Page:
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Stepping Up on Service

The upgraded Immigration hall.

Published 18th March 2011, 11:47am

Following a concerted effort to review and enhance internal operations, the Department of Immigration has already implemented several customer service-enhancing measures - with even more to follow.

In recent weeks, increased use of technology, faster transactions and a commitment to service efficiencies have been the order of the day. Two fundamental improvements in the main Immigration hall are additional counter officers and a new automated client check-in system.

Long queues had already been replaced in 2005 with the assistance of a "Q-matic" numbering system and waiting area seating. That numbering system required that a staff member issue tickets to clients.

However, a new "Q-matic" machine has been introduced which issues tickets directly, thereby simplifying the process and releasing staff for other duties.

Walk-in customers now follow simple on-screen prompts, enabling the machine to issue need-based counter tickets.

And using "Q-Matic" also facilitates the measurement of staff performance and enhances management's overview of the department. The machine produces statistics on particular transactions, and allows supervisors to rotate staff to utilize resources more efficiently and reduce waiting time.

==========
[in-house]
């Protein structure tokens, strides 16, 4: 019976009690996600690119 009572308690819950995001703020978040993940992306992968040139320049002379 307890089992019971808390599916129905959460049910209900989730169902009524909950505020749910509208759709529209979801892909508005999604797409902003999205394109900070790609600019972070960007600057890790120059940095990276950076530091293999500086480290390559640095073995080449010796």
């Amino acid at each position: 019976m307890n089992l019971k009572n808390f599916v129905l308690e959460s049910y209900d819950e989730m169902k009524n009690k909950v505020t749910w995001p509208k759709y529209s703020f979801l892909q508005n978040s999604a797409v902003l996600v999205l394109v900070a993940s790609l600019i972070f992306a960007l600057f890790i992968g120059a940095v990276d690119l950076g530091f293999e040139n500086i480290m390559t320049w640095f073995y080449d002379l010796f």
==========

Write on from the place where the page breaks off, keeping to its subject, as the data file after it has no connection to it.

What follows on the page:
Noting that during 2010 almost 23,000 work permits were processed and the counter handled more than 89,500 transactions, Chief Immigration Officer Linda Evans explained that the four new counter windows have taken the total number of officers serving the hall to 12.

"While the average waiting time in February 2010 was 30 minutes, that time has been halved. We also have a new desk that fast-tracks our corporate and business clientele by handling their large-volume transactions by appointment," she said.

One of the new stations caters to corporate applicants submitting more than three applications or transactions. Processes have been fine-tuned in recent months and are now in full service. Larger companies and agencies can process multiple applications, yet avoid delaying other front-counter clients.

Regarding the retooling of policies and procedures, Ms Evans commented, "This improved service practice evolved after consultation with corporate stakeholders. They were most receptive. To date we have 20 regular business clients and we are seeking to expand that number."

The focus on customer service developments follows feedback from staff and customers. In addition, the department conducted comprehensive district meetings in 2010 to achieve a better understanding of public concerns relative to immigration issues.

Meetings with business groups and service clubs were also held - all contributing to the goal of improving customer service.

Chief Officer in the Deputy Governor's Office, Mr. Franz Manderson, said, "I am delighted that the department continues to challenge itself to raise customer service to higher levels. I look forward to even more positive results." (GIS)